The Solution: Keep in mind that being a one stop shop is not your role in the community. Instead, your goal should be to cater to the needs of the local people who shop at your store and provide them with products they can’t get at an impersonal store like Amazon. For example, if you own a dress shop, you could keep in stock the styles and colors the people in your area wear. And if you own a local bookstore, schedule book signing by authors for your customers to attend—they definitely can’t find that at Amazon. Be sure to make note of your specialty in your local business listing on the local business directories your site appears on. In fact, you should include as much information on local directories as you can because that’s where today’s consumers will go to find you.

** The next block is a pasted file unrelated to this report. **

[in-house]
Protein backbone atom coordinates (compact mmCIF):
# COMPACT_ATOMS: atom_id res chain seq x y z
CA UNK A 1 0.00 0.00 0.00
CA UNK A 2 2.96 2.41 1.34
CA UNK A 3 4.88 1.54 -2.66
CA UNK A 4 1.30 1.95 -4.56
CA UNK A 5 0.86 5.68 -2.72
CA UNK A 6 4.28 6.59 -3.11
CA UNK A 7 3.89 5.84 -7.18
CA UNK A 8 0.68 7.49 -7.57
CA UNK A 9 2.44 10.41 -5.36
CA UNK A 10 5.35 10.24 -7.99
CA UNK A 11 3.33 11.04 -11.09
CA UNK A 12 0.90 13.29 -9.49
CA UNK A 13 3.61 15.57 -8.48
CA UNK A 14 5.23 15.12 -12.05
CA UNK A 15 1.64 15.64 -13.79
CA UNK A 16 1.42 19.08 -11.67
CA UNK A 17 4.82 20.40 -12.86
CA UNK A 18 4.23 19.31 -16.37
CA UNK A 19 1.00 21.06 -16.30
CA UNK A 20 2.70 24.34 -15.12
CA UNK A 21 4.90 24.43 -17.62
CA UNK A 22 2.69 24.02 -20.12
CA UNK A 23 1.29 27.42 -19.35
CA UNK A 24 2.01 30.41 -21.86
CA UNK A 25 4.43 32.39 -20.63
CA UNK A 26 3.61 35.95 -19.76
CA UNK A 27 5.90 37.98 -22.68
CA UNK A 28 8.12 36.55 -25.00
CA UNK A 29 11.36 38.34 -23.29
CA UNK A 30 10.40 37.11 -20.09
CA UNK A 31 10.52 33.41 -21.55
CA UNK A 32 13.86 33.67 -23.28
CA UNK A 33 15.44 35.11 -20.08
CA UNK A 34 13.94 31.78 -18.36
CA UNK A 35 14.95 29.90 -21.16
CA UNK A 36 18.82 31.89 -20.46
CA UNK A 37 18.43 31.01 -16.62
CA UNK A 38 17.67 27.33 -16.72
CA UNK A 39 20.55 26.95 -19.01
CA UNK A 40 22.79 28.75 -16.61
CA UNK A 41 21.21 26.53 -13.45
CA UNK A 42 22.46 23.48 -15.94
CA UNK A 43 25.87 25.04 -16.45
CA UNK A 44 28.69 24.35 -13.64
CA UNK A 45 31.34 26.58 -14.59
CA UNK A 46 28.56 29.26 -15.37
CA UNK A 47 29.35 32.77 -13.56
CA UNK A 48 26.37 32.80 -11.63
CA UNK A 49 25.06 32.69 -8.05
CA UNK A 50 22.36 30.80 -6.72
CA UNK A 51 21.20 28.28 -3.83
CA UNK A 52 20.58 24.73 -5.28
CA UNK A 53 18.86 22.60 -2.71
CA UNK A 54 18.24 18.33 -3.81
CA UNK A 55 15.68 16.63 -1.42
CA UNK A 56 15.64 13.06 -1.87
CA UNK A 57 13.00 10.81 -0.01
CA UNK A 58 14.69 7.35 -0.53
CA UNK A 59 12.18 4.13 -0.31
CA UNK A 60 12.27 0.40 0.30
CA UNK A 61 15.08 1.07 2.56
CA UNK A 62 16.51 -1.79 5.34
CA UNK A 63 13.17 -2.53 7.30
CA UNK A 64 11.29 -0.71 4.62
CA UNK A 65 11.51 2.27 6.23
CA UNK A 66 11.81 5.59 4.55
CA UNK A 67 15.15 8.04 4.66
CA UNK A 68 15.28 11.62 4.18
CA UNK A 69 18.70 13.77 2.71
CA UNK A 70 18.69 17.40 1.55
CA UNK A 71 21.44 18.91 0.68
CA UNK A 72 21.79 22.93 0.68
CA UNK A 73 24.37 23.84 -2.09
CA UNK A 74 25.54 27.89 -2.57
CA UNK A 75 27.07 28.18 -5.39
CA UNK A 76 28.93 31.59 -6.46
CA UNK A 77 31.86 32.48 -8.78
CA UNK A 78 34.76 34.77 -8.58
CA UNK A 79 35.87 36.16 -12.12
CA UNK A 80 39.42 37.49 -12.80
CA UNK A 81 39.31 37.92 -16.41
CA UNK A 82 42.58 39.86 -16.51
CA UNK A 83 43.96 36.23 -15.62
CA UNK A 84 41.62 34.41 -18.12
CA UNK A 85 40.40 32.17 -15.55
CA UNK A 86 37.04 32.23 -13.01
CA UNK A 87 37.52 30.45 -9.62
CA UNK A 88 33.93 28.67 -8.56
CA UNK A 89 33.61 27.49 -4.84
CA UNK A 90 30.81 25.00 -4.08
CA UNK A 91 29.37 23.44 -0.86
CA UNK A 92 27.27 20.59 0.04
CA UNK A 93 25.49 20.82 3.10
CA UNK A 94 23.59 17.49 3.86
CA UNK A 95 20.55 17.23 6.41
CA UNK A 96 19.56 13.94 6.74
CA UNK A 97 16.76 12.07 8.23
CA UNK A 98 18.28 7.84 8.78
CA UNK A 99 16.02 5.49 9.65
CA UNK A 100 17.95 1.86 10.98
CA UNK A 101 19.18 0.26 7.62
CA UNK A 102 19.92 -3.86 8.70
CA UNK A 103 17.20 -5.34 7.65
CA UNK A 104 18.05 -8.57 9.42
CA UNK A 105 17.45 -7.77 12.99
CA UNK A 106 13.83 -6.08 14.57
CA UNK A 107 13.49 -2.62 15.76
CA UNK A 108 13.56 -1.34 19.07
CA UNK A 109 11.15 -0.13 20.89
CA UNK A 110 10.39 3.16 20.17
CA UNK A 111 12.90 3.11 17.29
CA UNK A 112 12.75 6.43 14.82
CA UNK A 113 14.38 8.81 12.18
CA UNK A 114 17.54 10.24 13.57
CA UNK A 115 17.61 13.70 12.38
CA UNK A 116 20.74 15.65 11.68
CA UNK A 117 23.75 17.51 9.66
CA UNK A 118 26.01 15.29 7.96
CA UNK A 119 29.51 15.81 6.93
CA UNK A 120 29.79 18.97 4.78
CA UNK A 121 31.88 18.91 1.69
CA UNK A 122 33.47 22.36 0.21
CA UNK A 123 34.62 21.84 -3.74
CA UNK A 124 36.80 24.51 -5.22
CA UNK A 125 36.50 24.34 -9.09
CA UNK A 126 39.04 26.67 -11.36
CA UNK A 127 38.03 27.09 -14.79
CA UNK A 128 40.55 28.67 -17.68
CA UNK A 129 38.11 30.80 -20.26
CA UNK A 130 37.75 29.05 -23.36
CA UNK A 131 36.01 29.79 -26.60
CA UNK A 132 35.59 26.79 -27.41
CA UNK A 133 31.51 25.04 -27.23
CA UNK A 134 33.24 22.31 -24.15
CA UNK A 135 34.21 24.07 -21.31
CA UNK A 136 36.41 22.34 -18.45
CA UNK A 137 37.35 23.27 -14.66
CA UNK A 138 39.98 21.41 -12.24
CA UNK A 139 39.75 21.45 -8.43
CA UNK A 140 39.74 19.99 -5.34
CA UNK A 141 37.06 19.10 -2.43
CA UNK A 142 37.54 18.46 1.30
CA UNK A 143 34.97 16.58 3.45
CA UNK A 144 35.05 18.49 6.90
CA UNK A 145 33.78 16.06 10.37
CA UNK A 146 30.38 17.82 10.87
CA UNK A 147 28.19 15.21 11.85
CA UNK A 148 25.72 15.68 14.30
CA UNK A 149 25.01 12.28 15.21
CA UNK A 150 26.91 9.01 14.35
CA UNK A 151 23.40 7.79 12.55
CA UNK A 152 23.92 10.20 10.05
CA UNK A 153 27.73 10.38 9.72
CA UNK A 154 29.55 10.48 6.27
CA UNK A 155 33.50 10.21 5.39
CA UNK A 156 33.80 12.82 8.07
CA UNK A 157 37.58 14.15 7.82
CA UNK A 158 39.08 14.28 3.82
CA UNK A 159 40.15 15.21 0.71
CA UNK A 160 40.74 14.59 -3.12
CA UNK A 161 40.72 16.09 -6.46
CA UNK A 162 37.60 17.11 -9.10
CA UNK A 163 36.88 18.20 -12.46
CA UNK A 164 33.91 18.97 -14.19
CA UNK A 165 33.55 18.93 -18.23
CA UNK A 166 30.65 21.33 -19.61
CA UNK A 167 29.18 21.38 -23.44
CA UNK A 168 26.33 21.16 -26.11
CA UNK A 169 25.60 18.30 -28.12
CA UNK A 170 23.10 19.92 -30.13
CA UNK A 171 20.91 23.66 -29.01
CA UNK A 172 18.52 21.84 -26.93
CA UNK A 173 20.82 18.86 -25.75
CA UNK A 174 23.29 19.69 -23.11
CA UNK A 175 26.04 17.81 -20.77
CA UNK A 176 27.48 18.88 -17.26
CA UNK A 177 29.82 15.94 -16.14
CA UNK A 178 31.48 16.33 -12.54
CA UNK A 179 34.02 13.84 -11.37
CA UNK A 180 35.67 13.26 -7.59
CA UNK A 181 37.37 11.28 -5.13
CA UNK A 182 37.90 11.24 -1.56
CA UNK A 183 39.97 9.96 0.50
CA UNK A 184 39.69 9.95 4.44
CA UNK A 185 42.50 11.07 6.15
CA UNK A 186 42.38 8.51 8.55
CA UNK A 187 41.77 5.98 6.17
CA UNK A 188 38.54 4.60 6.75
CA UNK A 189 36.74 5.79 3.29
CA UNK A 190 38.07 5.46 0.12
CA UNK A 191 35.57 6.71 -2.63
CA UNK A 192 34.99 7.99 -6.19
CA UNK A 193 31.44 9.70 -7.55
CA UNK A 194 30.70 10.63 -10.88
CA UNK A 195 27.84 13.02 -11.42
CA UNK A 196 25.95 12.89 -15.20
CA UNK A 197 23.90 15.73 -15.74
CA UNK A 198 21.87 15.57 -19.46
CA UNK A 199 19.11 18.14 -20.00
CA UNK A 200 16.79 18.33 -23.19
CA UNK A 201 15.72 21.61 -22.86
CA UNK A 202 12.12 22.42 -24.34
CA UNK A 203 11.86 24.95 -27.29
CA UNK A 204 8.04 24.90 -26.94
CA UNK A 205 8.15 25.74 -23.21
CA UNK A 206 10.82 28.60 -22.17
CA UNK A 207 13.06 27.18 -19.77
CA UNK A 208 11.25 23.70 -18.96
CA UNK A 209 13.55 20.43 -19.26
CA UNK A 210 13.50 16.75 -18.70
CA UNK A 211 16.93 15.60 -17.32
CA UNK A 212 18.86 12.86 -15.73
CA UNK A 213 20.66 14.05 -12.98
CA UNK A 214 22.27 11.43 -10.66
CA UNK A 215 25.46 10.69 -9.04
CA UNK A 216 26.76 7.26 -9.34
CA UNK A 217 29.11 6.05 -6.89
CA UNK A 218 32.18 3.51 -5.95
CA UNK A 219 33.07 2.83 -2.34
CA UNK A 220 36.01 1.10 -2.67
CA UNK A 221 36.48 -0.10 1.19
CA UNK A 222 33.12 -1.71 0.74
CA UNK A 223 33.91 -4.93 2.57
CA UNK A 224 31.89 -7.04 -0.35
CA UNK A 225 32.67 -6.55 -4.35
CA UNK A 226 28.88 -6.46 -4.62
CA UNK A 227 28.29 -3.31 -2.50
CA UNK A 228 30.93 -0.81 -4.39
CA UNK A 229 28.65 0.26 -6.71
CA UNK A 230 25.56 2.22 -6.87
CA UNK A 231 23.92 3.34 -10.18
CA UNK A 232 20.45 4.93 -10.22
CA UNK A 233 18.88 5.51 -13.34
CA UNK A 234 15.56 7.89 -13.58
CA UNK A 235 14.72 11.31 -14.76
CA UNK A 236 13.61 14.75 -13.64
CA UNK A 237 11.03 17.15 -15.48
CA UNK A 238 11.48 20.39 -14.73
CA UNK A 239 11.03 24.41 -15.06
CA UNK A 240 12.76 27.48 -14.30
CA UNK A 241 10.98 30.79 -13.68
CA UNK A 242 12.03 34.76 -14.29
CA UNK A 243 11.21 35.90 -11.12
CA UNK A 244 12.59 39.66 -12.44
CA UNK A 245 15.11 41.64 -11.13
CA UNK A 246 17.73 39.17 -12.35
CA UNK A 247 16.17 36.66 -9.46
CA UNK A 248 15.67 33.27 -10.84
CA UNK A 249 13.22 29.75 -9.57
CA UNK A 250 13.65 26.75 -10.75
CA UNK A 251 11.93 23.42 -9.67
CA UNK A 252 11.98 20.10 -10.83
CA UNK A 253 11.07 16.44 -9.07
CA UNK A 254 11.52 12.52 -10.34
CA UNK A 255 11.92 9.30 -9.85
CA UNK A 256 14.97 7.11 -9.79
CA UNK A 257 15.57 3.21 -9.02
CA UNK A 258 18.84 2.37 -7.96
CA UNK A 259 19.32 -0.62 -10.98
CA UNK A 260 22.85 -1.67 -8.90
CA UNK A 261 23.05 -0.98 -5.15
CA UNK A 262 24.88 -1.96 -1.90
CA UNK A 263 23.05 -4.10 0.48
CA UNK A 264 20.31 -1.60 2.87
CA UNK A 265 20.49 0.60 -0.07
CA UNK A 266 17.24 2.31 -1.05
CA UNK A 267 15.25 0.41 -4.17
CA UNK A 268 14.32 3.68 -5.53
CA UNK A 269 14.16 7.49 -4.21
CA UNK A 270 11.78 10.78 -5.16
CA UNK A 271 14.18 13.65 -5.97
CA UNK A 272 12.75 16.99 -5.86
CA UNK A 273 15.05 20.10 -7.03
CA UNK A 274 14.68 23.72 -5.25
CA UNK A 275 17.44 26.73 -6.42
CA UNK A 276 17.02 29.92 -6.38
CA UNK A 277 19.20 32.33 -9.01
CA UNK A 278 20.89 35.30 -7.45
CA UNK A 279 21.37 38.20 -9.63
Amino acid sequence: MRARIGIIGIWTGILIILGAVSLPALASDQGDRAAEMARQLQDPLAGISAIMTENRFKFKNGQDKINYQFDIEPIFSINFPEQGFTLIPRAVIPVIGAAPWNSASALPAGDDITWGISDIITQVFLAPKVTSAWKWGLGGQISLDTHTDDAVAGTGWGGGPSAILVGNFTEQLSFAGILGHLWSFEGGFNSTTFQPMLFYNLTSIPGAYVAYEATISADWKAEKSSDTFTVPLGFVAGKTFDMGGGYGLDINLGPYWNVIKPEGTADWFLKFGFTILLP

The Bottom Line

I know this sounds like the worst nightmare for a lot of local business owners, but here’s the truth: your local store is never going to successfully compete with Amazon. Instead, you need to carve out your special niche in your community and make yourself invaluable to the people there.

And don’t forget to remind your customers that by shopping at your business, they’re helping create jobs in the local community. That’s definitely something Amazon can’t claim. After all, when people in your town or city try to find US local jobs, they don’t look to Amazon for it, do they?

And while you’re at it, don’t forget to create a business listing on local business directories like FindUsLocal.com. Local directories are the way people find US local businesses now, and if your shop or eatery can’t be found on one, chances are you’ll miss out on a lot of business. Why not take the time and create your local business listing right now?